Wise Clock (Riis Park Memorial Clock) – Queens, New York - Atlas Obscura

Wise Clock (Riis Park Memorial Clock)

Gateway National Recreation Area

This 19th-century clock has been restored to help withstand the harsh environment of its seaside home. 

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On the boardwalk at the east end of the Riis Park main beach, you can find one of the few freestanding street clocks remaining in New York City. Known as the Wise Clock or Riis Park Memorial Clock, this timepiece has had a number of homes before it came to this coastal location.

The clock was built by the Howard Clock Company in Boston in 1891. Originally, the clock stood in front of the Brooklyn jewelry store William A. Wise and Son on Flatbush Avenue and Nevins Street. The company then moved it to a new location near Hoyt on Fulton Street, where it remained for nine years. After that, it was moved once more, this time to 288 Livingston, where it remained for about five years before being moved to the park. When William A. Wise and Son went out of business in 1941, they gave the clock to the Department of Parks. It was included in the National Register of Historic Places in 1981.

This clock was originally driven by a single mechanism and had four faces. Four distinct mechanisms were added during the 1970s renovations. The clock’s base was made of cast iron, and wood extended from the top of the pedestal. The standard was approximately 20 feet tall and had a height of 12 feet. The clock had four faces, each with a diameter of four feet, and a dial with a diameter of 30 inches. The clock’s pedestal was adorned with intricate scrollwork. In September 1941, a bronze weather vane depicting a sailor looking through a spyglass was installed on top.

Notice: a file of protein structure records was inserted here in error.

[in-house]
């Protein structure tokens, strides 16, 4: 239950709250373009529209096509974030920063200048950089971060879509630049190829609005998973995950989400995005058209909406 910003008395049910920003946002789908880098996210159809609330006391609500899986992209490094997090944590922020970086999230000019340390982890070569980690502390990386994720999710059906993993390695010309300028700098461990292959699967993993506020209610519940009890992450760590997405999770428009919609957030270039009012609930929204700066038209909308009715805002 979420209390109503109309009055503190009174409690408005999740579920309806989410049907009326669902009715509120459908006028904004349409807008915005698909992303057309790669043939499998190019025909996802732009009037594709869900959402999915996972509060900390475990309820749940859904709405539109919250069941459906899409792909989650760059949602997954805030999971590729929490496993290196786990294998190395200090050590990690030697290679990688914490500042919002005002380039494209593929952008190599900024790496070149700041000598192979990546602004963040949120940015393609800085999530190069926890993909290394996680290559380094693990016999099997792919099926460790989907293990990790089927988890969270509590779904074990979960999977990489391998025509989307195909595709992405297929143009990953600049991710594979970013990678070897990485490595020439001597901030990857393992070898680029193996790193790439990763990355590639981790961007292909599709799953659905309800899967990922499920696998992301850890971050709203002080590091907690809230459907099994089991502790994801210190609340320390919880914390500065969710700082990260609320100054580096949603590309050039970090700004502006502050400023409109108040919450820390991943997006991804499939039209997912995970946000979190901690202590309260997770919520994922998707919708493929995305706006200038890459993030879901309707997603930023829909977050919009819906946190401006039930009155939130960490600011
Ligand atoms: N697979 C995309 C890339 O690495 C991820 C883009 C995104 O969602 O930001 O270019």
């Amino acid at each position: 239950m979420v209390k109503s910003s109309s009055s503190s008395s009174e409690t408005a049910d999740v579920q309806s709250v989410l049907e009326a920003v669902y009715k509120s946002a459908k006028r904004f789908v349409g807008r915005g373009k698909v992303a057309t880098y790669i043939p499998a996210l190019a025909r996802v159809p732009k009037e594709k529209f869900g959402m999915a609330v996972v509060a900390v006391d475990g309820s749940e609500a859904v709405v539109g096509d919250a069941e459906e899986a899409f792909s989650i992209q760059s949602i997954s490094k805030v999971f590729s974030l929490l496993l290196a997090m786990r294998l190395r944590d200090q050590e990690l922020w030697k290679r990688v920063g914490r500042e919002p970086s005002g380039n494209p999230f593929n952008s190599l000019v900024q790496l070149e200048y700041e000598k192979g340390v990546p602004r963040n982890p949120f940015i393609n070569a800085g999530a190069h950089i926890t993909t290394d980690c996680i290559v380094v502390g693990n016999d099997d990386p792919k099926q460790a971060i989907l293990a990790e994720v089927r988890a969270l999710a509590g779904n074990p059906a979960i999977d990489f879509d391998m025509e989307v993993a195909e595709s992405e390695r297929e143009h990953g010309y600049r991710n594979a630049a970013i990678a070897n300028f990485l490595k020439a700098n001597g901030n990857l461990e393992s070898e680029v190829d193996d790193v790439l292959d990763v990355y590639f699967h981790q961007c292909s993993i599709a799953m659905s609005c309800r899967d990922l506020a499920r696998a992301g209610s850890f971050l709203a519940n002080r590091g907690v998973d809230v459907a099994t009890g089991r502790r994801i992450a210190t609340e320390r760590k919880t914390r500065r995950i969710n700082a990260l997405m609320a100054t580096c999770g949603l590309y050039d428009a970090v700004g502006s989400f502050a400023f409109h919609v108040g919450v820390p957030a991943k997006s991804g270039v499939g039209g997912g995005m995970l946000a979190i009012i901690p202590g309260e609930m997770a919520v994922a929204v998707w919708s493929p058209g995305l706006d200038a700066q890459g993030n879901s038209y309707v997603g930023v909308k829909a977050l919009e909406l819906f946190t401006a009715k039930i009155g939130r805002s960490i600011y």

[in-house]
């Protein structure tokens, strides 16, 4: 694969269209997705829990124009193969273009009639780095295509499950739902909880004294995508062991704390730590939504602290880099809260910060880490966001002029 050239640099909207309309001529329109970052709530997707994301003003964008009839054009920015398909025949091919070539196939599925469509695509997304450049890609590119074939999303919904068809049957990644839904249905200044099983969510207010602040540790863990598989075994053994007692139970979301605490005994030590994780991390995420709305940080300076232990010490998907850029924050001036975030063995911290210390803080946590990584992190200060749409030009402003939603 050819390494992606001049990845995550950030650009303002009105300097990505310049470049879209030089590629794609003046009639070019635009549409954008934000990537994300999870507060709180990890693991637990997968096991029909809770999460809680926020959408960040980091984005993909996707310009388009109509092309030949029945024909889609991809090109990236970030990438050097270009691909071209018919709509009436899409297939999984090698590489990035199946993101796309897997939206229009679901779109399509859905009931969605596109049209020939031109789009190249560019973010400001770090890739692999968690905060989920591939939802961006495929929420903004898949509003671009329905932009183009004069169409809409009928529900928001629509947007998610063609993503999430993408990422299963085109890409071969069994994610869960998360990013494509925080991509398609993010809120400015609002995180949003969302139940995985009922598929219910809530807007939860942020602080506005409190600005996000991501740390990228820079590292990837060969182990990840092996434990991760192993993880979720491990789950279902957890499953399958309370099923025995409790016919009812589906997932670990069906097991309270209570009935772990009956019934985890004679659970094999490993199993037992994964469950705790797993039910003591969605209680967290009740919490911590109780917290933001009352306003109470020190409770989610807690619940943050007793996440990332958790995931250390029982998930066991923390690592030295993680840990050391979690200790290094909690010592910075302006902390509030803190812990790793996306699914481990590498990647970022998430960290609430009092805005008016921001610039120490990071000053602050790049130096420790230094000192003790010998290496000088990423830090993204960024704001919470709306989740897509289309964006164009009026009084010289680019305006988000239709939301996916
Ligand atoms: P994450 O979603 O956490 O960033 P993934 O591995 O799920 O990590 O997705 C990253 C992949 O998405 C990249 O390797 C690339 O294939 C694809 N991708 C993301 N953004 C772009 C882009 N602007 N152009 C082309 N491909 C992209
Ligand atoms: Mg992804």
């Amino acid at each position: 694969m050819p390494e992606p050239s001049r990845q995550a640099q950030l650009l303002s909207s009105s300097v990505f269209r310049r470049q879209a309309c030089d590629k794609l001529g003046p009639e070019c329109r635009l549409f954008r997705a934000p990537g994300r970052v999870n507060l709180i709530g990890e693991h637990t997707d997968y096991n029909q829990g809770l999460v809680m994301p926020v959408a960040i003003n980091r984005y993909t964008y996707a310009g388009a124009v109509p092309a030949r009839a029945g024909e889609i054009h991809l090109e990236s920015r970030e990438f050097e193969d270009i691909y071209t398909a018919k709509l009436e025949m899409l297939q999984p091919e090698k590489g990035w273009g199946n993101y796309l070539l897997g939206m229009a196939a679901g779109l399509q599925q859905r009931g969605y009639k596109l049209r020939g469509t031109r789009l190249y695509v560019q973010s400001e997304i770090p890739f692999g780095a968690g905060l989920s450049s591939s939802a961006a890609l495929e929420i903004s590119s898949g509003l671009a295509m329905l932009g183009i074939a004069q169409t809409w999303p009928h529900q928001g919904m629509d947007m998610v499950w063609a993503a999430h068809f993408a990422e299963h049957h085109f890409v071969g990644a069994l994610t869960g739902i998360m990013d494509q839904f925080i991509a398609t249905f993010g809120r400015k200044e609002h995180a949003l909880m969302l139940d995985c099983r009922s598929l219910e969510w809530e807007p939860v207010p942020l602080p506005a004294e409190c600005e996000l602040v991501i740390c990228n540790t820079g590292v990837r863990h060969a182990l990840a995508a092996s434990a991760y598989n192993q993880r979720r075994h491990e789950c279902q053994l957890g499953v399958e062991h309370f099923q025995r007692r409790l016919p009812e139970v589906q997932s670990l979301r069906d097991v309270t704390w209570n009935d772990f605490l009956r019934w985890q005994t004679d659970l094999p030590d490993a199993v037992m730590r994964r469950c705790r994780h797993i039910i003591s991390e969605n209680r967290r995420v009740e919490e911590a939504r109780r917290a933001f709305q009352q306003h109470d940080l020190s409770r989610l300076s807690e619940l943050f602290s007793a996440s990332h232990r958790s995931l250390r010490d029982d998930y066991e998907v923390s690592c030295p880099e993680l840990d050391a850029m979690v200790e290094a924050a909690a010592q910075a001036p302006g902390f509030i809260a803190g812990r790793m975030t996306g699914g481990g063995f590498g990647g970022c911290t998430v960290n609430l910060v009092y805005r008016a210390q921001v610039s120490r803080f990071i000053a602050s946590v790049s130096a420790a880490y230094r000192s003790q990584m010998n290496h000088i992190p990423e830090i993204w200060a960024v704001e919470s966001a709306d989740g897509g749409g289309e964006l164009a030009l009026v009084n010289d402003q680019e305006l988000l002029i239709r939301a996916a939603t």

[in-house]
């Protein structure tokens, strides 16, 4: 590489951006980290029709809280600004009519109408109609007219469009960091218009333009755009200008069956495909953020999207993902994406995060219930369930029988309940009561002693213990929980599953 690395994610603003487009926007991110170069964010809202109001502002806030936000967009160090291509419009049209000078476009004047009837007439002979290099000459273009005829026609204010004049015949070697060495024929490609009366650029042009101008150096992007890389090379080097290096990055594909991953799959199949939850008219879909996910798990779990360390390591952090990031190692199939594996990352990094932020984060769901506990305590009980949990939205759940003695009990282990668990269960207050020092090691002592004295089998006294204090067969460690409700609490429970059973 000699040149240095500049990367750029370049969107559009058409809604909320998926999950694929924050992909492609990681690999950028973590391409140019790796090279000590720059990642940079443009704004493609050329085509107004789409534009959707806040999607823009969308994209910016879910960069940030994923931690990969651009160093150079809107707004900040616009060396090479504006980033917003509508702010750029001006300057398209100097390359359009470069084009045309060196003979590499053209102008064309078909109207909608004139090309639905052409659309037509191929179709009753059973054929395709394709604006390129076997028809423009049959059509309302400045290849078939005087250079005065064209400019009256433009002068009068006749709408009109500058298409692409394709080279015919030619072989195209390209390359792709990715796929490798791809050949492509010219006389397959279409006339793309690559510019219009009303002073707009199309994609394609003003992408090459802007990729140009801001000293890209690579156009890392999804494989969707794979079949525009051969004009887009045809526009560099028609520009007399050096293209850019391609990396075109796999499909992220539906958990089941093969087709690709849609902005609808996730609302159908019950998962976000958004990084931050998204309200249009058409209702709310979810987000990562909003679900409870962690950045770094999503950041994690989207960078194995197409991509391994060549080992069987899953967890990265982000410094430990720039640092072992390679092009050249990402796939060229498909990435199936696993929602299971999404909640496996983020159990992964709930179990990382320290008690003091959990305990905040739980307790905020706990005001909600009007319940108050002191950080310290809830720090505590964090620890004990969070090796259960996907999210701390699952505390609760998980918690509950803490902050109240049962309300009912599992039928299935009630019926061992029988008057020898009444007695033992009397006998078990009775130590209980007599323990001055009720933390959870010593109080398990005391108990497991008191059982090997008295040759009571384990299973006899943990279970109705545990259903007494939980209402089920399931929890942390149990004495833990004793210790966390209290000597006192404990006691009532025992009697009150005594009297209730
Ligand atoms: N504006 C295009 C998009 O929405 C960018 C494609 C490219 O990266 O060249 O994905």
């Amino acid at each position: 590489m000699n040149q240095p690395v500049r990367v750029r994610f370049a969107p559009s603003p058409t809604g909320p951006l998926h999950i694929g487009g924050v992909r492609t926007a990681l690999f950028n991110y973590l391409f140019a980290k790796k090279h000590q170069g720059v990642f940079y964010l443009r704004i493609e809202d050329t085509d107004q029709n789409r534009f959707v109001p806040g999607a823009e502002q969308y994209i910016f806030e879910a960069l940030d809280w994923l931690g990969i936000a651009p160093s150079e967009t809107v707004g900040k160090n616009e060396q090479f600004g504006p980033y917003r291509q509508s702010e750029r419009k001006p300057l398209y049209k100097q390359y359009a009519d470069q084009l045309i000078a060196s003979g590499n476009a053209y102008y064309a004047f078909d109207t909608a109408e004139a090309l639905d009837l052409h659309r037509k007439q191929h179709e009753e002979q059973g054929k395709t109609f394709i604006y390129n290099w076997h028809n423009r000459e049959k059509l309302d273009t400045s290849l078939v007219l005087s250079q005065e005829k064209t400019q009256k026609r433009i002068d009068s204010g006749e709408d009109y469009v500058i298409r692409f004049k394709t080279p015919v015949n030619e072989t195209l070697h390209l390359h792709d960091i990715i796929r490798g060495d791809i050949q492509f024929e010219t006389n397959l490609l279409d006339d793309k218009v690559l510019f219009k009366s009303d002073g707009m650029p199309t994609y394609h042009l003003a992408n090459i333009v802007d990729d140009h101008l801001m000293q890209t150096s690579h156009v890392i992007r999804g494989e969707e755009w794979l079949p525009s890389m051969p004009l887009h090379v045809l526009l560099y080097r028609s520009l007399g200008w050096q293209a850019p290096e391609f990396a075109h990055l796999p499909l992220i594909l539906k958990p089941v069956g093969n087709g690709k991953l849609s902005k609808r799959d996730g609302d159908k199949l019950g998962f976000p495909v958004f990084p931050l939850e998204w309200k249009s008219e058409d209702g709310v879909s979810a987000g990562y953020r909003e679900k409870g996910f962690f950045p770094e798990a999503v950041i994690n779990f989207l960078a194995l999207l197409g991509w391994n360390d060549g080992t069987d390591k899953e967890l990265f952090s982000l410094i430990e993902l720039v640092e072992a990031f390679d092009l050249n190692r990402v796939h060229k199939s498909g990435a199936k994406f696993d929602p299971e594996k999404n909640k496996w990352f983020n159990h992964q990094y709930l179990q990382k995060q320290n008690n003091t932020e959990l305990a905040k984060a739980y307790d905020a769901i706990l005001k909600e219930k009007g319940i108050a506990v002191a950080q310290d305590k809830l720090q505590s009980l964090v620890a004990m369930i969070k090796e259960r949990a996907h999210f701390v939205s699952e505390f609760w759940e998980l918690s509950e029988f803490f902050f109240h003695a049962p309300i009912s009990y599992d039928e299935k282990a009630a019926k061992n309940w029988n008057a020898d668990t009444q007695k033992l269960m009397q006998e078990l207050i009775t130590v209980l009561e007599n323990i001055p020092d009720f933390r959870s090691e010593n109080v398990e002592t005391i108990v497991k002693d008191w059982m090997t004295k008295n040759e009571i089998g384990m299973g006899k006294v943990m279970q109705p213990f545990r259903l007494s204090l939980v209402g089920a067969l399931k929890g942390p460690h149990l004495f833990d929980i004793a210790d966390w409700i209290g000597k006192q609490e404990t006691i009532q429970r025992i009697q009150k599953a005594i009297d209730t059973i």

Over time, the salty sea air led to a number of rusted parts. The clock was painted multiple times and over time many of its gilded details, including corbels and acanthus leaves, were lost. Additionally, the clock had lost its ability to accurately display the time.

In 2018, the Wise Clock was moved to the Kreilick Studio in Oreland, Pennsylvania, for restoration. New, rust-resistant fasteners were used in place of corroded screws, bolts, and fasteners. All of the exterior ornamental metal elements that were missing were verified, and re-cast to match the original clock. The clockworks were rebuilt to guarantee time accuracy and minimize the need for future maintenance. all of the parts were treated with special paint that is resistant to scratching from blowing sand, salt water, and other environmental factors. Strings of miniature LED lights were attached to the internal rim of the clock to provide internal illumination. After seven months of conservation work, the clock was returned to its original location on June 5, 2019.

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November 28, 2022

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